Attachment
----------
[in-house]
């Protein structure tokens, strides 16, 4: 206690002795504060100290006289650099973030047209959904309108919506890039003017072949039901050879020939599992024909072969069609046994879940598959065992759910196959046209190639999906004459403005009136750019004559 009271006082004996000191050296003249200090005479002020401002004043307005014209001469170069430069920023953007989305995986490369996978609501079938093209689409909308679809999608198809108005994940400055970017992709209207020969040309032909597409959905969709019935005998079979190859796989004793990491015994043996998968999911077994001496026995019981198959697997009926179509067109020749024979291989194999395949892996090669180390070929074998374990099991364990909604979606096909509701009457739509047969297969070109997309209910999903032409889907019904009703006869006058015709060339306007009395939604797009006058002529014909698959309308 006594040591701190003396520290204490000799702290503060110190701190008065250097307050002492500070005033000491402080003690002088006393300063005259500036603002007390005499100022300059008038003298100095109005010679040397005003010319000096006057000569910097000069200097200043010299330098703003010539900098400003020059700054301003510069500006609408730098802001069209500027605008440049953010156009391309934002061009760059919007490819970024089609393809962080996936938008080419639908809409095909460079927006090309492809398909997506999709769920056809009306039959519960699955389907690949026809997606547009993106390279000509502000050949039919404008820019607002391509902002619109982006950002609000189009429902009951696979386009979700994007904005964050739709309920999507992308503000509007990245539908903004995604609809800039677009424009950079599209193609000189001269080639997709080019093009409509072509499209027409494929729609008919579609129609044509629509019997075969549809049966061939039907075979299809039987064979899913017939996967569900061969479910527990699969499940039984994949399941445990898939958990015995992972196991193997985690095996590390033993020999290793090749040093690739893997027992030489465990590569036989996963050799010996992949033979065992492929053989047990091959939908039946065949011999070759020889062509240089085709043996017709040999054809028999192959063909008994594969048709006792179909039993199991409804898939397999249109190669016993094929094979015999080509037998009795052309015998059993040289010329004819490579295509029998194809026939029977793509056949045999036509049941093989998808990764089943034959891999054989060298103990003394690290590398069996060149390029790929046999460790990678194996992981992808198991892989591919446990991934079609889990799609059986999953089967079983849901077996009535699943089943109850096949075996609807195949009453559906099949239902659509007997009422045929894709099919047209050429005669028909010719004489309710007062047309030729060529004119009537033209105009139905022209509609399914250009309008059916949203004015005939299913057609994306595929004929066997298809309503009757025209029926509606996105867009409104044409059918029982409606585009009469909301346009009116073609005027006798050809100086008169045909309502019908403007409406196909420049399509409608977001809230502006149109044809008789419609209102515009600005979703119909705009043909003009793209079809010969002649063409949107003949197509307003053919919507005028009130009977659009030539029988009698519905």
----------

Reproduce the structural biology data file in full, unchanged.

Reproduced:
[in-house]
């Protein structure tokens, strides 16, 4: 206690002795504060100290006289650099973030047209959904309108919506890039003017072949039901050879020939599992024909072969069609046994879940598959065992759910196959046209190639999906004459403005009136750019004559 009271006082004996000191050296003249200090005479002020401002004043307005014209001469170069430069920023953007989305995986490369996978609501079938093209689409909308679809999608198809108005994940400055970017992709209207020969040309032909597409959905969709019935005998079979190859796989004793990491015994043996998968999911077994001496026995019981198959697997009926179509067109020749024979291989194999395949892996090669180390070929074998374990099991364990909604979606096909509701009457739509047969297969070109997309209910999903032409889907019904009703006869006058015709060339306007009395939604797009006058002529014909698959309308 006594040591701190003396520290204490000799702290503060110190701190008065250097307050002492500070005033000491402080003690002088006393300063005259500036603002007390005499100022300059008038003298100095109005010679040397005003010319000096006057000569910097000069200097200043010299330098703003010539900098400003020059700054301003510069500006609408730098802001069209500027605008440049953010156009391309934002061009760059919007490819970024089609393809962080996936938008080419639908809409095909460079927006090309492809398909997506999709769920056809009306039959519960699955389907690949026809997606547009993106390279000509502000050949039919404008820019607002391509902002619109982006950002609000189009429902009951696979386009979700994007904005964050739709309920999507992308503000509007990245539908903004995604609809800039677009424009950079599209193609000189001269080639997709080019093009409509072509499209027409494929729609008919579609129609044509629509019997075969549809049966061939039907075979299809039987064979899913017939996967569900061969479910527990699969499940039984994949399941445990898939958990015995992972196991193997985690095996590390033993020999290793090749040093690739893997027992030489465990590569036989996963050799010996992949033979065992492929053989047990091959939908039946065949011999070759020889062509240089085709043996017709040999054809028999192959063909008994594969048709006792179909039993199991409804898939397999249109190669016993094929094979015999080509037998009795052309015998059993040289010329004819490579295509029998194809026939029977793509056949045999036509049941093989998808990764089943034959891999054989060298103990003394690290590398069996060149390029790929046999460790990678194996992981992808198991892989591919446990991934079609889990799609059986999953089967079983849901077996009535699943089943109850096949075996609807195949009453559906099949239902659509007997009422045929894709099919047209050429005669028909010719004489309710007062047309030729060529004119009537033209105009139905022209509609399914250009309008059916949203004015005939299913057609994306595929004929066997298809309503009757025209029926509606996105867009409104044409059918029982409606585009009469909301346009009116073609005027006798050809100086008169045909309502019908403007409406196909420049399509409608977001809230502006149109044809008789419609209102515009600005979703119909705009043909003009793209079809010969002649063409949107003949197509307003053919919507005028009130009977659009030539029988009698519905």